bertolt brecht | the burning of the books | bad time for poetry | reading the paper while brewing the tea

22 02 2010

Poetry Dispatch No. 313 | February 22, 2010

Bertolt Brecht

Brecht, it seems to me, still remains under the radar in this country. Invisible. An enigma of sorts. Much of this dealing with his Marxist politics, no doubt, though he lived here in exile from 1941 to 1947 — escaping Hitler, Nazi Germany. And wrote three of his best known plays at that time: Mother Courage, The Caucasian Chalk Circle, and The Life of Galileo.

I can’t recall any student in the past twenty years telling me he studied or was taught Brecht in college. I suspect most college students, English majors today even know his name—with the possible exception of theater arts majors. (And some may have heard the music, his songs, or have seen a production of his world famous “The Three Penny Opera”, in collaboration with Kurt Weill, and/or “The Rise and Fall of the City of Mahagonny.”

Poet, playwright, theater director, social critic…his cause was relentless. His voice, heard throughout Germany, Europe, and pockets of America, perhaps.

His poems, not that well known, are rock bottom real…flinty: the common tongue wagging uncomfortable images/ideas to ponder, entering the reader’s psyche, harboring there a long time…Don’t you see? Do something. Be something.norbert blei


When the Regime commanded that books with harmful knowledge
Should be publicly burned and on all sides
Oxen were forced to drag cartloads of books
To the bonfires, a banished
Writer, one of the best, scanning the list of the Burned, was shocked to find that his
Books had been passed over. He rushed to his desk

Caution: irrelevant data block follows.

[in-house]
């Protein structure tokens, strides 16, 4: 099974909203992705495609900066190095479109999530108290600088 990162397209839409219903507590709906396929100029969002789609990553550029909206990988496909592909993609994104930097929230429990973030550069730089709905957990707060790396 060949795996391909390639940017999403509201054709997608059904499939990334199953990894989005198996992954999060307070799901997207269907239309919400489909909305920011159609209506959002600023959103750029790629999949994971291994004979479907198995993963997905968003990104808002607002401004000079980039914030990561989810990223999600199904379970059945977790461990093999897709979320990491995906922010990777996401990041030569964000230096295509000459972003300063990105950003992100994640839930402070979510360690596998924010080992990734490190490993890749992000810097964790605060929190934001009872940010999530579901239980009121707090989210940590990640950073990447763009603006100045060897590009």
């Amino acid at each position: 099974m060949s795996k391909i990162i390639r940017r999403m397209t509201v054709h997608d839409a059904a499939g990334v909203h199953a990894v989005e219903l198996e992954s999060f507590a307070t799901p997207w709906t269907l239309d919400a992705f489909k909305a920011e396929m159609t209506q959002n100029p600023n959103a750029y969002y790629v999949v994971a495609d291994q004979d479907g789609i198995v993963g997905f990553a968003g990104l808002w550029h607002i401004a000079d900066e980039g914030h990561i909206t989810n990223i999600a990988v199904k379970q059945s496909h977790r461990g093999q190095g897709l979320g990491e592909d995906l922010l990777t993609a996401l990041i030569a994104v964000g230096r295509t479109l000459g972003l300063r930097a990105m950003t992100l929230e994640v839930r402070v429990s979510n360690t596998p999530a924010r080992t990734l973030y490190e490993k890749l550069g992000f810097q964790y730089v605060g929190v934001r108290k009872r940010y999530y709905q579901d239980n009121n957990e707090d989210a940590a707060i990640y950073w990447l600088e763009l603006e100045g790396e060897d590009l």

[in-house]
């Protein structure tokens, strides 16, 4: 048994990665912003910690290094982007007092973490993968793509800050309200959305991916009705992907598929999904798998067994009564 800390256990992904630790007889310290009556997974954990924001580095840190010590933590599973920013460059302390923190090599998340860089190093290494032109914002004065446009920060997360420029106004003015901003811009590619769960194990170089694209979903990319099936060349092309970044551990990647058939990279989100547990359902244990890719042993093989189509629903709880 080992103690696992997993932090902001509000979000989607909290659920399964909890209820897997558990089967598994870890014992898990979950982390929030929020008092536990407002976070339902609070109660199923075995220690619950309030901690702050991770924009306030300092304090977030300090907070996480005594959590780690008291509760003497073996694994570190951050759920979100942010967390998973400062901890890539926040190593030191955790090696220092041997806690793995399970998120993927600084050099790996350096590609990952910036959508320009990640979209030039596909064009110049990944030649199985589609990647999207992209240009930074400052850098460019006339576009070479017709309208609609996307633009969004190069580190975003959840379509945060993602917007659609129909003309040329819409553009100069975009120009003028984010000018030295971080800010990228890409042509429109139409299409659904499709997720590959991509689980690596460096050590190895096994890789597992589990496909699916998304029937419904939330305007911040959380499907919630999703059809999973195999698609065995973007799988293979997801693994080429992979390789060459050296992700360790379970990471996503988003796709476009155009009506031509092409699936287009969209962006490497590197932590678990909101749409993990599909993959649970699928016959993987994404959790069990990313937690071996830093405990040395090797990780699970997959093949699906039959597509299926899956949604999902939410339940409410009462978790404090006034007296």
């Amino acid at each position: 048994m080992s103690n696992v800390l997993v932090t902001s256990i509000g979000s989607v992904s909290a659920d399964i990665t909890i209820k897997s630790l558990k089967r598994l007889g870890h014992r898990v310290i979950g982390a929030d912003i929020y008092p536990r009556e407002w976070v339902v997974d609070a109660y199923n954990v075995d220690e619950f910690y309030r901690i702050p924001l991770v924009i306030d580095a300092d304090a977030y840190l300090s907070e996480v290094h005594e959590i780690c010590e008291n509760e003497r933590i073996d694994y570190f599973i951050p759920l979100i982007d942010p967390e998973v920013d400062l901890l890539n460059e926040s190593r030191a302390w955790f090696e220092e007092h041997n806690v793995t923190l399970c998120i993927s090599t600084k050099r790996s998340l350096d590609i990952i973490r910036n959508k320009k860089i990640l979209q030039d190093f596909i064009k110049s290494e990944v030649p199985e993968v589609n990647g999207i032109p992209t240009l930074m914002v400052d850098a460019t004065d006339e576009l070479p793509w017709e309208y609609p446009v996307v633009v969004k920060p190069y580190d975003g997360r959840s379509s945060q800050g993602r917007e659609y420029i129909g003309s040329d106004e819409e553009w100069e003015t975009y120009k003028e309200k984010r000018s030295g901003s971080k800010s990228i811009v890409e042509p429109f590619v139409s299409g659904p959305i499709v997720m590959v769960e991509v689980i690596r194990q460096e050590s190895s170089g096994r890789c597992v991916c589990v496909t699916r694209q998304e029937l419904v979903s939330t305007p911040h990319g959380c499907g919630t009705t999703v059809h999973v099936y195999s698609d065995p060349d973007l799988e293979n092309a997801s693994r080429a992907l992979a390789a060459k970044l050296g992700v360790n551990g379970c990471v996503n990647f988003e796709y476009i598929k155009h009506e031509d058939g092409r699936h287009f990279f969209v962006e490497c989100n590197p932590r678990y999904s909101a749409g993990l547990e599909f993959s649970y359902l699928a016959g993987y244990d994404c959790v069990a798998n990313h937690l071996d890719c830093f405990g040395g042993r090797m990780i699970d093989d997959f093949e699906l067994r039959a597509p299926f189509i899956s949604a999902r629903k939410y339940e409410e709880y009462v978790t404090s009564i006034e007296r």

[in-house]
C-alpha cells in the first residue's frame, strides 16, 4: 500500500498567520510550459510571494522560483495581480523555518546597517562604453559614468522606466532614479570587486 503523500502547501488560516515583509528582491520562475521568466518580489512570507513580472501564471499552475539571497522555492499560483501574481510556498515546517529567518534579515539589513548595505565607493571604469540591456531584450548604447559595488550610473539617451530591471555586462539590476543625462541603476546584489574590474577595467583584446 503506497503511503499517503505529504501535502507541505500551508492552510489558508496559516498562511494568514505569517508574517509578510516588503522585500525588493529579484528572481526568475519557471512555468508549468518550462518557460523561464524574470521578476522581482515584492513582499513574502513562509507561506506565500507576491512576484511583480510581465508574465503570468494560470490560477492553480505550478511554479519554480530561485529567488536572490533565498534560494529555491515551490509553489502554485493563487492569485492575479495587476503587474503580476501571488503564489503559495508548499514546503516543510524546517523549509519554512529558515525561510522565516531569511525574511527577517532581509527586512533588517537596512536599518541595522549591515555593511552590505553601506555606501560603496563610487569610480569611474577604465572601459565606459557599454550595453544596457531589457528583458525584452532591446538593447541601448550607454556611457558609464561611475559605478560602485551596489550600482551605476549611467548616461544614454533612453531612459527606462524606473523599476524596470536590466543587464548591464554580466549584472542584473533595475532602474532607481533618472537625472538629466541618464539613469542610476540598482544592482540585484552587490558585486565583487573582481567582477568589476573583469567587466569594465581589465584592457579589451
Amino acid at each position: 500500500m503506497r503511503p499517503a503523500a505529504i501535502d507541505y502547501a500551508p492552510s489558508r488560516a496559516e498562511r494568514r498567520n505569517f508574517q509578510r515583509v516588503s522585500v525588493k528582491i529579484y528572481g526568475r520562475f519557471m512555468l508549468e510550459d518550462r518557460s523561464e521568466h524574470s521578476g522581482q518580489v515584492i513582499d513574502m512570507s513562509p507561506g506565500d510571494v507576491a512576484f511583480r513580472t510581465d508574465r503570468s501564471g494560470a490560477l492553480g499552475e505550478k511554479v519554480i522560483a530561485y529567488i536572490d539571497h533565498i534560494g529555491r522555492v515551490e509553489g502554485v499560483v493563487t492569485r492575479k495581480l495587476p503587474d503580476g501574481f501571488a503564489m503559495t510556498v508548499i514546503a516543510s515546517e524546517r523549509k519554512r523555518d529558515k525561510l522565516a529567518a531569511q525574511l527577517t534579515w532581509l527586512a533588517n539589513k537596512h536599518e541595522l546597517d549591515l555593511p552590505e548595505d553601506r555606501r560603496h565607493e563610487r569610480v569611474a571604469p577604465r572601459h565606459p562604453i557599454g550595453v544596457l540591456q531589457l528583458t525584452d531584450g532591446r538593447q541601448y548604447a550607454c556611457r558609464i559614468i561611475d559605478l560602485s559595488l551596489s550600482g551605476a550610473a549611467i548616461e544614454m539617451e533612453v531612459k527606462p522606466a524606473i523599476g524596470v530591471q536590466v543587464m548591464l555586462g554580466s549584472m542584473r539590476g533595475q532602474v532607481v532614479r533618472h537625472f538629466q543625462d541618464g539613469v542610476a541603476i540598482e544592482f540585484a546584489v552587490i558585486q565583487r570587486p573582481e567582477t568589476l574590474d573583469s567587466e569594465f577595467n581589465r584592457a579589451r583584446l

On wings of wrath, and wrote a letter to those in power ,
Burn me! he wrote with flying pen, burn me! Haven’t my books
Always reported the truth ? And here you are
Treating me like a liar! I command you!
Burn me!


Yes, I know: only the happy man
Is liked. His voice
Is good to hear. His face is handsome

The crippled tree in the yard
Shows that the soil is poor, yet
The passers-by abuse it for being crippled
And rightly so.

The green boats and the dancing sails on the Sound
Go unseen. Of it all
I see only the torn nets of the fishermen.
Why do I only record
That a village woman aged forty walks with a stoop?
The girls’ breasts
Are is warm as ever.

In my poetry a rhyme
Would seem to me almost insolent.

Inside me contend
Delight at the apple tree in blossom
And horror at the house-painter’s speeches.
But only the second
Drives me to my desk.


In the early hours I read in the paper
of epoch-making projects
On the part of pope and sovereigns, bankers and oil barons.
With my other eye I watch
The pot with the water for my tea
The way it clouds and starts to bubble and clears again
And overflowing the pot quenches the fire.

[from Bertolt Brecht, Poems 1913-1956, Routledge, 1987]